‘It's the East Stupid!’ Eastern Germany and the outcome of the 2002 Bundestagswahl

Hough, Dan (2003) ‘It's the East Stupid!’ Eastern Germany and the outcome of the 2002 Bundestagswahl. Representation, 39 (2). pp. 137-145. ISSN 0034-4893

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Abstract

Elections to the German Bundestag are, according to the popular adage, won and lost in eastern Germany. Despite its relatively small size, citizens of the six eastern states are seen as being crucial pendulum voters - in other words, the way that they swing will decisively tip the national balance. Eastern Germany is, in many respects, Germany's key battleground: a must win constituency for the Christian and Social Democrats if they are to successfully lead the national government.
Eastern voters have attained this pivotal position for a number of reasons. Their voting behaviour remains much more responsive to short-term influences than does that of western Germans. Easterners are subsequently less entrenched in the traditional cleavage structures that criss-cross the electoral landscape of the western world (Weins, 1999: 49). The largely non-aligned eastern German electorate is consequently much more sensitive to the prevailing state of the economy, to salient policy concerns and to the standing of the principal politicians involved in the election campaign. In many ways, they remain classic post-modernist political animals.
Evidence of this in the post-1989 period is plentiful. The first all-German national election, in December 1990, saw Easterners embrace the idea of unification and support the party and the candidate whom they most strongly identified with this project - Helmut Kohl and the CDU. Much of the eastern German working class supported the CDU-led conservative coalition, marking a firm rebuttal of cleavage theory and indicating a considerable divergence from the conventional voting patterns of the western German working class. While eastern Germany's working classes were less keen to support the CDU in 1994, they still did so in sufficient enough numbers to enable Kohl to retain power (Niedermayer, 1995: 75-91). In 1998, however, the picture changed considerably, with a strong swing (across more or less all social groups) away from the CDU (-11.2%) towards both Gerhard Schroder's SPD (+3.6%) and, interestingly, the fringe parties of the far-right as well as sundry 'others' (+6.2%).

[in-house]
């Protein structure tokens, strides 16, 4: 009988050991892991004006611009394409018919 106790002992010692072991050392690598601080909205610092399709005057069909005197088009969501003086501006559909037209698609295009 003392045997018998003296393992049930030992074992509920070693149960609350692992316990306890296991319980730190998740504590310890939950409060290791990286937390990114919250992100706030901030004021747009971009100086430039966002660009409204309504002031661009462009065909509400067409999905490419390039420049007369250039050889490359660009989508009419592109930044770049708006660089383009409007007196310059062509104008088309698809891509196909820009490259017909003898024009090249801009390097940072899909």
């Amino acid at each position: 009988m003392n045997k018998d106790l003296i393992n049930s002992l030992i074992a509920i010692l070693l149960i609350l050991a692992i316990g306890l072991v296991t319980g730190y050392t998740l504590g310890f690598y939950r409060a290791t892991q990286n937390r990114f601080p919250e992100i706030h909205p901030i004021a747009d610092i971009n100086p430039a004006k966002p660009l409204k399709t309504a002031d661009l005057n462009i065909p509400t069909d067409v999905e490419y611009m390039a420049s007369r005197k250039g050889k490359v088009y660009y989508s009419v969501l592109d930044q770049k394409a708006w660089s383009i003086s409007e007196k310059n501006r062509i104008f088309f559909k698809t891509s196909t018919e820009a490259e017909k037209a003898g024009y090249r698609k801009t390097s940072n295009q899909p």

Item Type: Article
Schools and Departments: School of Law, Politics and Sociology > Politics
Depositing User: Daniel Hough
Date Deposited: 06 Feb 2012 18:31
Last Modified: 24 Jun 2015 10:11
URI: http://srodev.sussex.ac.uk/id/eprint/16879
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